Ghost Riders by Sharyn McCrumb (Dutton). Much more than just another Civil War novel, this is a well told, atmospheric tale of that tragic era in the Appalachians -- an area McCrumb has made her specialty. She manages to relate the intense conflicts the war caused among mountain dwellers while telling a compelling ghost story.

Under The Banner of Heaven by Jon Krakauer (Doubleday). The chilling, well-told, true story of two Mormon fundamentalist brothers who, in 1984, believing they were obeying orders from God, murdered their sister-in-law and her baby. Krakauer, an excellent reporter who wrote the best-selling Into Thin Air, draws a clear historical line stretching from today's fundamentalist/polygamist subculture back to the early, i.e., polygamous and violent, history of Mormonism. The book has enraged mainstream Mormons, who disavow any connection to present-day fundamentalists. Nonetheless, Krakauer's book is a welcome albeit gruesome glimpse into how spirituality can be twisted into its murderous opposite.

The Mammoth Cheese by Sheri Holman (Atlantic Monthly Press). Holman masterfully juggles three distinct storylines involving a rural Virginia town where a woman gives birth to 11 babies; a cheesemaker/single mom who captures the heart of her co-worker, a Jefferson devotee; and the cheesemaker's daughter's rebellious coming of age. When the media lose interest in the 11 babies, the townspeople re-enact an historical event, in which dairy farmers crafted a 1,235-pound handmade cheese, then carted it to Washington. Holman's prose seems effortless as she tightens and moves her seemingly incongruous storylines smoothly toward their conclusion.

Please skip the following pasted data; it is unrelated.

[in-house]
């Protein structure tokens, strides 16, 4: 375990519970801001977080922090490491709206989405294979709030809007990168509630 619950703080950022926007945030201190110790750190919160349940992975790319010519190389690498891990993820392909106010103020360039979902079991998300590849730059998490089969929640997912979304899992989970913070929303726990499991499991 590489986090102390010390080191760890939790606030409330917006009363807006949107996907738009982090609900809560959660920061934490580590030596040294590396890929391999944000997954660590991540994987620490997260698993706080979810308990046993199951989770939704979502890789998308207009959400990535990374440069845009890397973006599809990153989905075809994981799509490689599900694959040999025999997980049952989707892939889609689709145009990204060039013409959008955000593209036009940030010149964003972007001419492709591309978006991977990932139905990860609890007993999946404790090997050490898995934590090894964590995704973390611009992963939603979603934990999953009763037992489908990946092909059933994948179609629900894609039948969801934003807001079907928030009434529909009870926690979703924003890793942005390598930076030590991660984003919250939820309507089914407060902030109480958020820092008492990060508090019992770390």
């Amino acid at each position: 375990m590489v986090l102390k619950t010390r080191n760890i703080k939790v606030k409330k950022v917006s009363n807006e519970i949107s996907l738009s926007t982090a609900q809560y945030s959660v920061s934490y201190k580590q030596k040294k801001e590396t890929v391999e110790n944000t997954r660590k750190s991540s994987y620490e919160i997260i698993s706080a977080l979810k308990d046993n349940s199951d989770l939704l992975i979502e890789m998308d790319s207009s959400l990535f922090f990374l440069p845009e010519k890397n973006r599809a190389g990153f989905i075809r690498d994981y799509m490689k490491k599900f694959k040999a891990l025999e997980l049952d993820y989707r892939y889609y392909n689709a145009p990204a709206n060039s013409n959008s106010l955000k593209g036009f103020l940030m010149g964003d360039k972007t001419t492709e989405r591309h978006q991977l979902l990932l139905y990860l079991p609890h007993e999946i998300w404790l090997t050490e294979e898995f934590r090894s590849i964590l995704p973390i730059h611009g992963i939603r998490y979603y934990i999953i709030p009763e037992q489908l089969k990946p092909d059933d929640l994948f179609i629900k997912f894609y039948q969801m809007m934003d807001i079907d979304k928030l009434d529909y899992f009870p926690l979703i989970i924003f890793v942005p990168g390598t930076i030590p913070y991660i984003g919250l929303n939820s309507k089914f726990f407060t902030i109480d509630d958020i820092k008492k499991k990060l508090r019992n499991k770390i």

Edison's Eve by Gaby Wood (Anchor). Subtitled "A Magical History of the Quest for Mechanical Life," this book examines, in a quirky, intelligent way, attempts from the 18th century to the present to create various forms of automata. The title "character," a talking doll created by Thomas Edison in the 1800s, was a commercial flop, but the point here isn't success but rather the relationships between the creators and their creations. Particularly fascinating here are French inventor Jacques de Vaucanson and his mechanical pooping duck; a band of dwarves called the Doll family; and current experiments with robots.

Candy: A Novel by Mian Mian (Back Bay Books). A young Chinese writer who's an icon of sorts in her homeland (although her work has been banned by the government) wrote this gracefully harrowing novel reveals a little talked about segment of China's population -- their "lost generation" of apolitical teens and 20-somethings who've dropped out of government-controlled society and disappeared into scattered big-city subcultures of prostitution, organized crime and drugs. These disaffected young people with rock & roll hearts and rotting livers spend their days and nights having unfulfilling sex, shooting heroin, and listening to American oldies. This is raw, powerful stuff, but well worth the effort.

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